As USNG Emergency Location Markers (ELMs) become increasingly prevalent on northern Minnesota trails, there has been an outpouring of support from the snowmobiling, cross-country skiing, and other outdoor recreational communities along with emergency responders. But no one is as fervent of a supporter of the USNG ELMs as Lake County Emergency Manager, BJ Kohlstedt.
Ms. Kohlstedt was first introduced to the USNG ELMs when she was approached by SharedGeo Executive Director Steve Swazee and Technical Director Bob Basques in 2010 to partner in their OPERA grant-funded pilot program for the ELMs. Having been asked by the local snowmobile club to install location markers along trails in the area, Ms. Kohlstedt and Lake County accepted the offer to partner with SharedGeo.
In October 2010, representatives from Lake, Cook, and St. Louis counties, the Department of Natural Resources, and the US Forest Service—among others—met with SharedGeo to design a recreational sign that could be both universal and consistent with state and federal signage regulations.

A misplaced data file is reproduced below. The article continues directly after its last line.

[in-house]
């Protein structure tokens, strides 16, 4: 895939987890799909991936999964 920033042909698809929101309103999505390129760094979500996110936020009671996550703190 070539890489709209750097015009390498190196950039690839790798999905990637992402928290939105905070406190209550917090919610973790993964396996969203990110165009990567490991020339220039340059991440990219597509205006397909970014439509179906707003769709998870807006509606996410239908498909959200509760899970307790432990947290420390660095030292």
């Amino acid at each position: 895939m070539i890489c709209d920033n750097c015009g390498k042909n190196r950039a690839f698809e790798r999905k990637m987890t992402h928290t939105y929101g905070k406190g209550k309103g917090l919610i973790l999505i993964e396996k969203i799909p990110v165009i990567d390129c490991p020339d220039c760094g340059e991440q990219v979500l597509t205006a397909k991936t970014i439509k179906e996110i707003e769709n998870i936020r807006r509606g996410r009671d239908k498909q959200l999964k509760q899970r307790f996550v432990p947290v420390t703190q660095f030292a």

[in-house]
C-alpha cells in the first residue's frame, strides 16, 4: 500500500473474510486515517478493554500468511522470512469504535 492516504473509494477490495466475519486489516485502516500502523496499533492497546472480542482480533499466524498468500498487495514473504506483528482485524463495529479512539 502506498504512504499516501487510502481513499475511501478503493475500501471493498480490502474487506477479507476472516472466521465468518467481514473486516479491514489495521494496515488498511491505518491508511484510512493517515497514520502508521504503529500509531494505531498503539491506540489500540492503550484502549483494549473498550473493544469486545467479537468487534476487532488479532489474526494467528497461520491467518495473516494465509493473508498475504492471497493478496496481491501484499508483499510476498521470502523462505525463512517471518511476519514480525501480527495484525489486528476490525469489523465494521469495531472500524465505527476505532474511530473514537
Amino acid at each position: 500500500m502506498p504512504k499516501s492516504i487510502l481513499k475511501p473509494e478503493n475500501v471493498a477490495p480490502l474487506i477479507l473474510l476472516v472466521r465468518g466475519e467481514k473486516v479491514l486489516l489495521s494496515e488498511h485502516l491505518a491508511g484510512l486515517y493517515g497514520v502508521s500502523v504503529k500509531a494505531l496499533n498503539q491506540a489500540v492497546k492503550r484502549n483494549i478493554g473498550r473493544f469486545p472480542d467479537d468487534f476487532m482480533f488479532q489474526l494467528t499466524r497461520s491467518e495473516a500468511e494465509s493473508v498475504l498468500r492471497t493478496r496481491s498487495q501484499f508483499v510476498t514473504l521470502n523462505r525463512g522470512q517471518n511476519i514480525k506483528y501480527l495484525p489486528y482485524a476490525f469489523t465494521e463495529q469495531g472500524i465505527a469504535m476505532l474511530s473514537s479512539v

According to Kohlstedt, the first USNG signs were installed in Lake County in Fall 2012, with the first emergency response using the ELMs in January 2013: “There was a lost skier out alone at night. She wasn’t from the area. She called nine-one-one and read the sign on the snowmobile trail, and the rescue guy knew exactly where she was. She was only a two-minute walk from the road.”
Since then, the ELMs have been “spreading like mad to other counties and other states,” said Kohlstedt, and she has been working tirelessly to promote public awareness of the signs throughout her area. Kohlstedt, along with other Lake County emergency workers, has spearheaded the creation of free USNG guides and brochures showing the locations of the signs on the trails, and made them available at bars and restaurants along the trails. Local bars also ask for their own USNG signs with their coordinates to be made, to display for their patrons.
Kohlstedt also gives informational presentations about the USNG ELMs, where she often references SharedGeo’s USNG Information Center website as a resource for the public to go to download USNG apps, print their own ELMs, and get more detailed information. According to Kohlstedt, “the mobile USNG app is a crowd favorite.”